One thing about getting old is that you vividly remember things that didn’t happen, so perhaps other readers can share their memories from that day? I recall that after a couple of reckless fouls by Bobby Collins on Derek Temple and Billy Bremner on Fred Pickering plus a cynical one by Johnny Morrissey on Jack Charlton – nothing too dangerous, just two footed lunges and wild challenges from behind – the match exploded. In the fourth minute, Johnny Giles left his stud marks on the chest of Sandy Brown who retaliated with a monster left-hook. Decades later when I interviewed Sandy at his Blackpool home, he explained his loss of temper: ‘Johnny said my parents weren’t married!’
As the men in blue stood toe-to-toe with those in white, the violence on the pitch turned brutal and ‘The Old Lady’ turned ugly with 44,000 baying for Yorkshire blood. Back in the Sixties, Goodison had an unsavoury reputation for its frenzied crowd and tribal hooliganism. The News of the World proclaimed that we were the "roughest, rowdiest rabble who watches British soccer". The newspaper’s description stemmed from a clash with Tottenham in November 1963 when idiots in Gwladys Street threw darts at keeper Bill Brown. As a result, arcs were added to the walls behind both goals to distance potential perpetrators from visiting goalkeepers.
In the combat zone, Roy Vernon – the thinnest man on the pitch, and Bobby Collins – the shortest man on the pitch, choreographed the hostilities. Along with Norman ‘Bite Your Legs’ Hunter, Jack Charlton, Johnny Giles, Billy Bremner, Jimmy Gabriel, Johnny Morrissey and Dennis Stevens, they were lucky not to join Sandy Brown in the showers. As the game deteriorated into anarchy, the perception that the visitors were getting away with foul after foul incensed ‘The Old Lady’ and the sky rained cushions from the Bullens Road Stand and pre-decimal pennies, bottles and other missiles from all four terraces. Any Leeds player brave enough to stray within 15 yards of the touch-lines ran the risk of being struck.
Things came to a head in the 35th minute when full-back Willie Bell launched a wild two-footed, Kung Fu type of kick at Derek Temple. As the Everton winger was being carried off by the St John Ambulance attendants, the crowd exploded with violent anger. Normally level-headed and well-behaved supporters were transformed in a seething mob seeking vengeance. I recall that one disgruntled Blue near me threw his house keys at keeper Gary Sprake and had to plead with a photographer to retrieve them. At the other end of the pitch, the referee – Ken Stokes from Newark – was struck by a projectile and took the unprecedented step of ordering the other 20 players to the dressing rooms to give them and the crowd time to calm down. I can picture him marching towards the tunnel with the unruly players following like naughty schoolboys who had just realized that they had pushed him too far. Recently Les Cocker, the Leeds trainer, who had demanded that Bell feign injury and stay down, noted the response from the Goodison staff to his request for assistance: "Get your own effing stretcher!"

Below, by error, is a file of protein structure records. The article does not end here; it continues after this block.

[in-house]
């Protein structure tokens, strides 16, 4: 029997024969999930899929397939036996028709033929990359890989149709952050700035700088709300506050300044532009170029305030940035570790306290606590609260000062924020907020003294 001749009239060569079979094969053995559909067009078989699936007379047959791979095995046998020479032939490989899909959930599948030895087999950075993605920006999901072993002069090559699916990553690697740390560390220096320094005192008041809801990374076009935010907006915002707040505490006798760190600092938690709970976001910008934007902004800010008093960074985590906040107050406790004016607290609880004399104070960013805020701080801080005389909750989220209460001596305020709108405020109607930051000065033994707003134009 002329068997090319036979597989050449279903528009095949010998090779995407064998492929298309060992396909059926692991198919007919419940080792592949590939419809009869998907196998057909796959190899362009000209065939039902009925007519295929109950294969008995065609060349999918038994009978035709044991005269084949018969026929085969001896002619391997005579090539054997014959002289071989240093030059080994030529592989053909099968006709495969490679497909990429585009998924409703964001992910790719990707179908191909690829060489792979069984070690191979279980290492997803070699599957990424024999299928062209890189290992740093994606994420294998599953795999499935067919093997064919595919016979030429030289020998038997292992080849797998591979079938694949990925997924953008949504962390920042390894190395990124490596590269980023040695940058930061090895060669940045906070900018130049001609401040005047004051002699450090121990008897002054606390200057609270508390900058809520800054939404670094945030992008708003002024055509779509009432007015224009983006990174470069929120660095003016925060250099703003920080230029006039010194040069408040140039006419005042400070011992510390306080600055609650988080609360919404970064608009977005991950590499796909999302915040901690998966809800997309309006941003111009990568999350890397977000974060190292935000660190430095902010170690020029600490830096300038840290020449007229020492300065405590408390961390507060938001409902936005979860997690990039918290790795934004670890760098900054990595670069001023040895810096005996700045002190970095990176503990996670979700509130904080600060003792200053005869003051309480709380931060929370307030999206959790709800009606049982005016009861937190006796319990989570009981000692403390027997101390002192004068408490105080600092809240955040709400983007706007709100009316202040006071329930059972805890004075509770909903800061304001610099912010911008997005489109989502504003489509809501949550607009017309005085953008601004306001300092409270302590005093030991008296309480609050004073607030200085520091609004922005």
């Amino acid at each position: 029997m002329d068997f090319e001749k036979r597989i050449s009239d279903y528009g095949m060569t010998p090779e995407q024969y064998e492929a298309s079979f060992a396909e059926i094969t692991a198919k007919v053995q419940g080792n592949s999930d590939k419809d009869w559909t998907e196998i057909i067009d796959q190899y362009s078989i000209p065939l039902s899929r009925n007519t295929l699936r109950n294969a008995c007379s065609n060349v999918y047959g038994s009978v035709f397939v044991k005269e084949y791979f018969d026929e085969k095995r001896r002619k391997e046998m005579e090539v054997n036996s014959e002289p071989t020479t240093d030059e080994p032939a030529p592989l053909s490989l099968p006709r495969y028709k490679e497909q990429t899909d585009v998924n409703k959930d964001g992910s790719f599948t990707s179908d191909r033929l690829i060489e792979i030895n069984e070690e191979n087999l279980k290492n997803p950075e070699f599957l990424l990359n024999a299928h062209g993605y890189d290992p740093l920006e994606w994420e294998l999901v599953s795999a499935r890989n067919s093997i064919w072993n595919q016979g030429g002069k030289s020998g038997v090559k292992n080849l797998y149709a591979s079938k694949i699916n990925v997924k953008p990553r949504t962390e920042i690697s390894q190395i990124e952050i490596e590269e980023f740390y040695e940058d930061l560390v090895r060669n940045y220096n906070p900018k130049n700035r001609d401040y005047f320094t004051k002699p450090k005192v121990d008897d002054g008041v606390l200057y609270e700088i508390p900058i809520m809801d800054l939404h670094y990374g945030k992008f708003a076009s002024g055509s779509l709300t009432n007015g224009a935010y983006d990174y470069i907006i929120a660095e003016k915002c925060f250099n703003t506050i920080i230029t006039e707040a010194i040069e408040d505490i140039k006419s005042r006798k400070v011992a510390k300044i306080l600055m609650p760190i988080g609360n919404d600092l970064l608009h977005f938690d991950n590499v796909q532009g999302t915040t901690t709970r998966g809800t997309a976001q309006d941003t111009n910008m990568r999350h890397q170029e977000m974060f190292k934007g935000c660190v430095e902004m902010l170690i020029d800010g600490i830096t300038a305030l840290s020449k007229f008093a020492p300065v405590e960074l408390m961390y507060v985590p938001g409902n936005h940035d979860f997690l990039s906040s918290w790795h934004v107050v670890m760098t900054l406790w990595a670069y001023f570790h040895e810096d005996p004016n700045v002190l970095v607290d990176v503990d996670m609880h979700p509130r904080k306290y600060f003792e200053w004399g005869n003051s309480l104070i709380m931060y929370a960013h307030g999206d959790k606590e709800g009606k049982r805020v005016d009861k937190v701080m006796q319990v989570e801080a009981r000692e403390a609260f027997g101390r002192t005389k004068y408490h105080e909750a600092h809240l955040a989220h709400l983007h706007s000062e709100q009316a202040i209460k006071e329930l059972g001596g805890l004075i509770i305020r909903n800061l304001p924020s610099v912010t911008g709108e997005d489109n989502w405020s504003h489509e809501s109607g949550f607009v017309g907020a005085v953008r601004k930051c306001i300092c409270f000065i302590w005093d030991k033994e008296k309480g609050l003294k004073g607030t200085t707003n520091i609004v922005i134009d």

Who can forget the photo of the two captains – ‘The Little General’ at 5 feet 3 inch and ‘The Last of the Corinthians’ at 6 feet 1 inch – leading their teams off the pitch? Years down the line, Brian Labone told me that it was the only time he had seen uncontrolled rage on the contorted faces of football fans. Brian recalled: "I learnt a lot from Bobby during my younger days. During training I would challenge him for the ball and he would flatten me. I was shocked by his aggression. So the next time I tackled him harder and he snarled, 'you're learning son’. Wee Bobby added ruthlessness to any team and relished hostile environments. For him, the Battle of Goodison was bliss."
Other participants have claimed that the referee wanted to end the game but changed his mind on police advice. In fact, the local constabulary issued an ultimatum via the tannoy system that the game would be abandoned if any more cushions were thrown. Cushions? Older Blues will recall that the wooden seats in the Upper Bullens Road stand were so uncomfortable that most patrons rented cushions. An inch or so thick and measuring the size of the British standard bum in the Sixties, it was the rectangular prototype for the plastic frisbee and could be thrown considerable distances using the most primitive backhand and hammer techniques.
In truth, we were surprised when the teams returned to the pitch. However, the 10-minute ceasefire had done little to soothe the hostility of the fans or the fury of the combatants. Many of the latter adopted a kill or be killed mentality and the match continued to seethe with aggression bordering on thuggery to its bitter end. There was no invasion of the pitch when the final whistle blew. Most likely everyone was either exhausted or disgusted. Nevertheless, an infuriated mob pelted the Leeds bus with missiles and had to be dispersed by mounted police. As for the referee and his linesmen, they remained in the changing rooms for several hours until the angry supporters had been dispersed.
Some 25 years on, in the aftermath of a similarly rambunctious Hall of Fame evening, I quizzed Bobby Collins about his part in the mayhem: "Aye, it was a brutal affair with lots of nasty tackles – some blatant, some sly. I don’t know what Goodison expected. I played the same way during my three seasons there. Both sides were naughty. I’m not sure who won the war, but we won the match." Whereas Alex Young reflected: "The wee man was such a master of the game as well as the dark arts that he was voted Footballer of the Year at the end of that season. He had a win-at-any-cost attitude like that of Alan Ball."